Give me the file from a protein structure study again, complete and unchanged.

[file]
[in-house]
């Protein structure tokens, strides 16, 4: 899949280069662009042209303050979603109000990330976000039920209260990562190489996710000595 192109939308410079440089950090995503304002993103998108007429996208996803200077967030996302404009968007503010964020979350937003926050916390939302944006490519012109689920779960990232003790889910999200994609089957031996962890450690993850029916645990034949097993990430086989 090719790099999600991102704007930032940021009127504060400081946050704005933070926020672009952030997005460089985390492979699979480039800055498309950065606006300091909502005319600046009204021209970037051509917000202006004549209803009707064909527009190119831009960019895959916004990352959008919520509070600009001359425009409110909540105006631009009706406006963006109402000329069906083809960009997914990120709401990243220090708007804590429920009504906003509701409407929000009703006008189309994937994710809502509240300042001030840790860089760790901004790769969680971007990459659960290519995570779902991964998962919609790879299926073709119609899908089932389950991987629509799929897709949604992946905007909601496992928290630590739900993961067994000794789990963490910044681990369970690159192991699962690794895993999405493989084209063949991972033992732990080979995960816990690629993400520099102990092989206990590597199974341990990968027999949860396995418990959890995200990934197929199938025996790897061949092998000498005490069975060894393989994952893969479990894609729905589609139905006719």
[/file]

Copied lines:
[in-house]
């Protein structure tokens, strides 16, 4: 899949280069662009042209303050979603109000990330976000039920209260990562190489996710000595 192109939308410079440089950090995503304002993103998108007429996208996803200077967030996302404009968007503010964020979350937003926050916390939302944006490519012109689920779960990232003790889910999200994609089957031996962890450690993850029916645990034949097993990430086989 090719790099999600991102704007930032940021009127504060400081946050704005933070926020672009952030997005460089985390492979699979480039800055498309950065606006300091909502005319600046009204021209970037051509917000202006004549209803009707064909527009190119831009960019895959916004990352959008919520509070600009001359425009409110909540105006631009009706406006963006109402000329069906083809960009997914990120709401990243220090708007804590429920009504906003509701409407929000009703006008189309994937994710809502509240300042001030840790860089760790901004790769969680971007990459659960290519995570779902991964998962919609790879299926073709119609899908089932389950991987629509799929897709949604992946905007909601496992928290630590739900993961067994000794789990963490910044681990369970690159192991699962690794895993999405493989084209063949991972033992732990080979995960816990690629993400520099102990092989206990590597199974341990990968027999949860396995418990959890995200990934197929199938025996790897061949092998000498005490069975060894393989994952893969479990894609729905589609139905006719």